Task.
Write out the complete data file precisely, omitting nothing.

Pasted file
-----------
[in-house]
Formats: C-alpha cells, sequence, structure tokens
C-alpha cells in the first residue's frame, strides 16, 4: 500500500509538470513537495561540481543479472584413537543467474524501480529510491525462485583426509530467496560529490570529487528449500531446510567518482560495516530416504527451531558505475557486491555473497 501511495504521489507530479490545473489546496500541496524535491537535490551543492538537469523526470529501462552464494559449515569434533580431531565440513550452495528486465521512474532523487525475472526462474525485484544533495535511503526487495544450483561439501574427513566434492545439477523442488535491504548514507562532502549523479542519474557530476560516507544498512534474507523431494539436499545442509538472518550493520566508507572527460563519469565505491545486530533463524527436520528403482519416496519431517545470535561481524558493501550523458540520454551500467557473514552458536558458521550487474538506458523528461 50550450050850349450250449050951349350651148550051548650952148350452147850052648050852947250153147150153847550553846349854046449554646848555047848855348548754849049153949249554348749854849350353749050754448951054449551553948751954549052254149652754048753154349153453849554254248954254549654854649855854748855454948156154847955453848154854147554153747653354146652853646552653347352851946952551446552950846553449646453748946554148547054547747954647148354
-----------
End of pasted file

[in-house]
Formats: C-alpha cells, sequence, structure tokens
C-alpha cells in the first residue's frame, strides 16, 4: 500500500509538470513537495561540481543479472584413537543467474524501480529510491525462485583426509530467496560529490570529487528449500531446510567518482560495516530416504527451531558505475557486491555473497 501511495504521489507530479490545473489546496500541496524535491537535490551543492538537469523526470529501462552464494559449515569434533580431531565440513550452495528486465521512474532523487525475472526462474525485484544533495535511503526487495544450483561439501574427513566434492545439477523442488535491504548514507562532502549523479542519474557530476560516507544498512534474507523431494539436499545442509538472518550493520566508507572527460563519469565505491545486530533463524527436520528403482519416496519431517545470535561481524558493501550523458540520454551500467557473514552458536558458521550487474538506458523528461 50550450050850349450250449050951349350651148550051548650952148350452147850052648050852947250153147150153847550553846349854046449554646848555047848855348548754849049153949249554348749854849350353749050754448951054449551553948751954549052254149652754048753154349153453849554254248954254549654854649855854748855454948156154847955453848154854147554153747653354146652853646552653347352851946952551446552950846553449646453748946554148547054547747954647148354